THE BIOLOGY OF PHENACOCCUS AZALEAE KUWANA, A PEST OF BUNGE PRICKLY ASH (ZANTHOXYLUM BUNGEANUM MAXIM) FOREST IN NORTHERN CHINA

Yingping Xie, Jinlong Zhao, Yongping Guo, Yunfeng Li

Abstract


THE BIOLOGY OF PHENACOCCUS AZALEAE KUWANA, A PEST OF BUNGE PRICKLY ASH

(ZANTHOXYLUM BUNGEANUM MAXIM) FOREST IN NORTHERN CHINA.

Phenacoccus azaleae Kuwana (Hemiptera: Coccoidea: Pseudococcidae) is a major new pest of bunge prickly ash forest in northern China, where it causes high tree mortality when present for two consecutive years. This paper reports on the biology of this pest in northern China, where it has been studied since 1995. The life cycle can be divided into eight phases, two of which cause severe injury to the host plant, through the feeding of: (a) the 3rd-instar nymphs and adult females between late March and mid-May, and (b) the young nymphs which are present on the leaves between late June and October. The adult sex ratio was 6-7TM:1¢. The various development stages are described. Of the natural enemies, ladybirds (Coccinellidae) and lacewings (Neuroptera) were the major predators, but they were not abundant in the newly- infested areas. In addition, a few parasitic Hymenoptera were recorded but appeared to be ineffective.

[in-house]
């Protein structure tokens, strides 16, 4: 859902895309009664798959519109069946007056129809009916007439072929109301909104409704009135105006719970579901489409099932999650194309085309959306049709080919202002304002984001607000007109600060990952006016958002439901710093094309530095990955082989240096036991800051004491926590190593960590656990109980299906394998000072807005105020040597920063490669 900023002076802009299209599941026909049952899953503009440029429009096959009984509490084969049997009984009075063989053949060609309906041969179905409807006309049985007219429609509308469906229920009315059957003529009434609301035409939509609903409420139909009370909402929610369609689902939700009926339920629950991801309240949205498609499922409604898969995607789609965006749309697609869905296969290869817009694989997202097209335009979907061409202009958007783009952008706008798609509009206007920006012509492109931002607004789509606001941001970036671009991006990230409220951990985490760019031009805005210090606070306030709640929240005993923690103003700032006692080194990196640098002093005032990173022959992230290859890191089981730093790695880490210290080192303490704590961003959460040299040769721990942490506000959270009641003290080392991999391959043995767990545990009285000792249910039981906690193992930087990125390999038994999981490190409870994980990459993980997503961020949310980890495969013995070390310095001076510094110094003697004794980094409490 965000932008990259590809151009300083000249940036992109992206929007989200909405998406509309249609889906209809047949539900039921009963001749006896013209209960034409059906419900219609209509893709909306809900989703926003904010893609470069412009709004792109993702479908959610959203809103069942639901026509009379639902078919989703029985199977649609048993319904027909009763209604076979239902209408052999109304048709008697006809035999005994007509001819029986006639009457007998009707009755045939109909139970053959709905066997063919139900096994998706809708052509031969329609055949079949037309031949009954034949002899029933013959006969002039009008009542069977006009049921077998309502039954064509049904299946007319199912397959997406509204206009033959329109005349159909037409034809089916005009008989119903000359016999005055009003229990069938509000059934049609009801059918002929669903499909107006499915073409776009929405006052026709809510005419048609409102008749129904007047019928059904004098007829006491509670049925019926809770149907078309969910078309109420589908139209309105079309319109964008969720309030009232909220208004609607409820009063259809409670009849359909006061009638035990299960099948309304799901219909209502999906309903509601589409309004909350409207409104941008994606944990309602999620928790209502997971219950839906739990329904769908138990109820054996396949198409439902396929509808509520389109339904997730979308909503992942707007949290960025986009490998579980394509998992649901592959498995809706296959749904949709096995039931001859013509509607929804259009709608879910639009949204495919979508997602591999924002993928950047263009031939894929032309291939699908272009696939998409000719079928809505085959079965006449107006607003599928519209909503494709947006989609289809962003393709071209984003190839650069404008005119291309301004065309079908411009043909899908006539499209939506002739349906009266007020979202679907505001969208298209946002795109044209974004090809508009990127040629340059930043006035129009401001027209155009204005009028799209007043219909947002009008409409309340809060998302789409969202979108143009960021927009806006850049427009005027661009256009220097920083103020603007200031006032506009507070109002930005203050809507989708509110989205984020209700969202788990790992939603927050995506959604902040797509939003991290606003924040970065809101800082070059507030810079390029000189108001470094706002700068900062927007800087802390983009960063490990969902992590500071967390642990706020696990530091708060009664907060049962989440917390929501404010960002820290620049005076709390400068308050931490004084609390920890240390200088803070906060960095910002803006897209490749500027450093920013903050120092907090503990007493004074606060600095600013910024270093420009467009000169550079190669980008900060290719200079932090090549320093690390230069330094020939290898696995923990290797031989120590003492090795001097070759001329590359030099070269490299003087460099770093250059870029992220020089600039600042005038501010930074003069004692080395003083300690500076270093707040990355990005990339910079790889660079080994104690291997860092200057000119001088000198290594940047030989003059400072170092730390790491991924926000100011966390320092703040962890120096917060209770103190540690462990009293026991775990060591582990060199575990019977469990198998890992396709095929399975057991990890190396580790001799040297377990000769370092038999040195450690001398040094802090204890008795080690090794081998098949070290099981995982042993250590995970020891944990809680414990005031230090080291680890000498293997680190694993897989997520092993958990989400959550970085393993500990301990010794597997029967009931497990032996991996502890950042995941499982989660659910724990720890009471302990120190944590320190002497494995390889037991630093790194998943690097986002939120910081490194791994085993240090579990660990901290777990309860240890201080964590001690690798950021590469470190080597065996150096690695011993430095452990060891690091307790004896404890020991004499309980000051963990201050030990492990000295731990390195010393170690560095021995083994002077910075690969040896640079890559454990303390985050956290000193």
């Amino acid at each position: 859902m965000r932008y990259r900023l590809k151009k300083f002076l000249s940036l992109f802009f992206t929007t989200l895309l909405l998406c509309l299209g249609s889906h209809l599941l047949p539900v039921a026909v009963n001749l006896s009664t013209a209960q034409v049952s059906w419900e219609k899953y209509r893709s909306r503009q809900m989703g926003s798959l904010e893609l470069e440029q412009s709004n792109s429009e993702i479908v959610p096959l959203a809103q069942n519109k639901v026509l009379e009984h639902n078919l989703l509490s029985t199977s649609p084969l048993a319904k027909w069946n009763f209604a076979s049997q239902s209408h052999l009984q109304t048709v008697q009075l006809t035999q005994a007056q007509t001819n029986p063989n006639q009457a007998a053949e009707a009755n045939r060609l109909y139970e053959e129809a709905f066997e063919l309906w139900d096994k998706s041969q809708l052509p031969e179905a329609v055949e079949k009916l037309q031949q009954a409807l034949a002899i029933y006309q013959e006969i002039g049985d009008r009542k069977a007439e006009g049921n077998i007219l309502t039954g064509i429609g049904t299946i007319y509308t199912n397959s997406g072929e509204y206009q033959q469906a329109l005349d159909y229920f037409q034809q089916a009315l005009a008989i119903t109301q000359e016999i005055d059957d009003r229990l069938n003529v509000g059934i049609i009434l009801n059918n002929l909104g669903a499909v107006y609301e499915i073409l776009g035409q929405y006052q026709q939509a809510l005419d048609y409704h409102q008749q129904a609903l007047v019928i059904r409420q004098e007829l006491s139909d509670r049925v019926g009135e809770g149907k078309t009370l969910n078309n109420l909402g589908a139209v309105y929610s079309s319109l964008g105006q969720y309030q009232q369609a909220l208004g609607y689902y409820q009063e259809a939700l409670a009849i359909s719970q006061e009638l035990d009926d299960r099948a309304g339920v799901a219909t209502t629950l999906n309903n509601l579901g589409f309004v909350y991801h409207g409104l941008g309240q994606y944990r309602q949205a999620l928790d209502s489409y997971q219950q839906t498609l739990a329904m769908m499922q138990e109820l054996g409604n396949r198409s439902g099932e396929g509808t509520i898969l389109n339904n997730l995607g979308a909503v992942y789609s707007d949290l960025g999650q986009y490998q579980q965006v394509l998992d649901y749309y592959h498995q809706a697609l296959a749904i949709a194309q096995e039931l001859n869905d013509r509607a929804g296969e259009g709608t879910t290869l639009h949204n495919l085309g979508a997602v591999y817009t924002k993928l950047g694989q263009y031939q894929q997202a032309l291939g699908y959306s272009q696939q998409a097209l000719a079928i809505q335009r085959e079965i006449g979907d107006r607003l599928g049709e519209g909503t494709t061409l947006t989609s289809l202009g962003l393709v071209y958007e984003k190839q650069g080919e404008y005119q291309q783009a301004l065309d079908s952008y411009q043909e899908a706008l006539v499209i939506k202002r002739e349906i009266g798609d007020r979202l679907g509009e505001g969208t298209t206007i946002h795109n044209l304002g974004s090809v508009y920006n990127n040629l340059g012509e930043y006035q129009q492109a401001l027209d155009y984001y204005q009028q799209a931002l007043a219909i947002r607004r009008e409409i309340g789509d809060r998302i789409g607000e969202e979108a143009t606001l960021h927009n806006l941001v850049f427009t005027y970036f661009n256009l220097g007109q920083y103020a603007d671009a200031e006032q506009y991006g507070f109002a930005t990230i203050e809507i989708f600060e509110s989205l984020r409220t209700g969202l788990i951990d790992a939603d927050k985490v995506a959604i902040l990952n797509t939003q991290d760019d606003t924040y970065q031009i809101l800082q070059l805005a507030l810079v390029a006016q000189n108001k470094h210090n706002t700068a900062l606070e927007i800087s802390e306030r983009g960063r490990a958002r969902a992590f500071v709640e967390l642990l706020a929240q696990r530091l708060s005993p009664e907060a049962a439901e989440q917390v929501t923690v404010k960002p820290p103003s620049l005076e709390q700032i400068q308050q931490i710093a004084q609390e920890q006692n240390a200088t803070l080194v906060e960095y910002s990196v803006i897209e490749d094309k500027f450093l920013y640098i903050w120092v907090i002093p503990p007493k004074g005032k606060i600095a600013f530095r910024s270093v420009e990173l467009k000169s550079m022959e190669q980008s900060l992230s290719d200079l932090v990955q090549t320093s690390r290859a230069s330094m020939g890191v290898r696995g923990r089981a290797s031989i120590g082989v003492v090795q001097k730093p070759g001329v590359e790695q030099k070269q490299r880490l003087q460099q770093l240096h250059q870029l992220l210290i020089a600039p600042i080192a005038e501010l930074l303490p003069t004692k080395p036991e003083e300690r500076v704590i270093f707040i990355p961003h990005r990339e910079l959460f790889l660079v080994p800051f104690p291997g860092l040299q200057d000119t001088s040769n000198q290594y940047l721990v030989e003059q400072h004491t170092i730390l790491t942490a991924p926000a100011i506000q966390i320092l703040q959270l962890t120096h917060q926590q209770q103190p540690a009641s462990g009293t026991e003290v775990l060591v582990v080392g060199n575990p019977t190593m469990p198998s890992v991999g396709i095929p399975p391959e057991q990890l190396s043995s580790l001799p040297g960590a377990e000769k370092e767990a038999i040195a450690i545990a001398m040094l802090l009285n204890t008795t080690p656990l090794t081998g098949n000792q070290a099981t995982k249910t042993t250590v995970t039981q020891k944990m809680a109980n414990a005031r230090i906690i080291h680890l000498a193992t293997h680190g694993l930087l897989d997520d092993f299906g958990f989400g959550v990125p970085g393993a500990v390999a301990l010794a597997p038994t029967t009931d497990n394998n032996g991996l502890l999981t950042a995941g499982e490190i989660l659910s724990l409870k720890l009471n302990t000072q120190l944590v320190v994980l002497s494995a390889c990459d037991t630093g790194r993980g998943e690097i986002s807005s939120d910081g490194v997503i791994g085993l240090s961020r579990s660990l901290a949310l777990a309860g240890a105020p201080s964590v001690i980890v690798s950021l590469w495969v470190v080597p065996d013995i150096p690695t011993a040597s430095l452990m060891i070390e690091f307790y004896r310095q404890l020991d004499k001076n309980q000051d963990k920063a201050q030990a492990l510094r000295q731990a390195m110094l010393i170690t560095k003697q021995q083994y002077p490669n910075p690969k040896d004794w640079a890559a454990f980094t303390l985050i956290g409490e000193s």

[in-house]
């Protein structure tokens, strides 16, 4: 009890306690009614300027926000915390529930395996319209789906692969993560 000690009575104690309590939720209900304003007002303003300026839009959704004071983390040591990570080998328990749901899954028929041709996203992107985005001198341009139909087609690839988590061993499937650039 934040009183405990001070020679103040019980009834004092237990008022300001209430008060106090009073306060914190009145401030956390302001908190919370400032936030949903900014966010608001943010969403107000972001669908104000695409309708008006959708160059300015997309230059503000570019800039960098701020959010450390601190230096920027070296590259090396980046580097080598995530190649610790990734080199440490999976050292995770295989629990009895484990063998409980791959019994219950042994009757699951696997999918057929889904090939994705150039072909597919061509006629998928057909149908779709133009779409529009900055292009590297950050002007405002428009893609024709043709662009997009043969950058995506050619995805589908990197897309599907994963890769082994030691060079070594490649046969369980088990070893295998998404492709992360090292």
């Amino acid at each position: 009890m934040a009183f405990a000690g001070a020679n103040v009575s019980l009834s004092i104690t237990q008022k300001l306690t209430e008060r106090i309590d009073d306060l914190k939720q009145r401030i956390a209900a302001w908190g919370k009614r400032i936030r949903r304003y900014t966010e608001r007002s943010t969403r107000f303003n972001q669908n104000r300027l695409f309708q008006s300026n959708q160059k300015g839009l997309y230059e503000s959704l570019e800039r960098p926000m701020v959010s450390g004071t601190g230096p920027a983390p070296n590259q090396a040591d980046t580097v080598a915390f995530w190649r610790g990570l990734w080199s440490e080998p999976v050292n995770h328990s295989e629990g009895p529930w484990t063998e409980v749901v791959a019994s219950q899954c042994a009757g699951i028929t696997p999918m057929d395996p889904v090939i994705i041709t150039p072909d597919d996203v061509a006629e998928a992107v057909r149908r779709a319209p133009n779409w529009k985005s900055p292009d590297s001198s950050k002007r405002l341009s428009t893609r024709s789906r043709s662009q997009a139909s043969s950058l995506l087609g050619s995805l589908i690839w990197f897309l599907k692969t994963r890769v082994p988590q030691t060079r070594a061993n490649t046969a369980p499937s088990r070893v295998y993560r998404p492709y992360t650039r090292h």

Key words: Aphis gossypii, Papilio xuthus, Podagri comeiashirahatai, Calloides magnificus, Agrilus zanthoxylumi, plum, elm, Azalea, Japan, Korea, voltinism, development, population dynamics, damage, Lasius fuliginosus, L. niger, sex ratio, growth rate, Harmonia axyridis, Coccinella septempunctata, Chrysopa.


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DOI: https://doi.org/10.15162/0425-1016/860

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ISSN: 0425-1016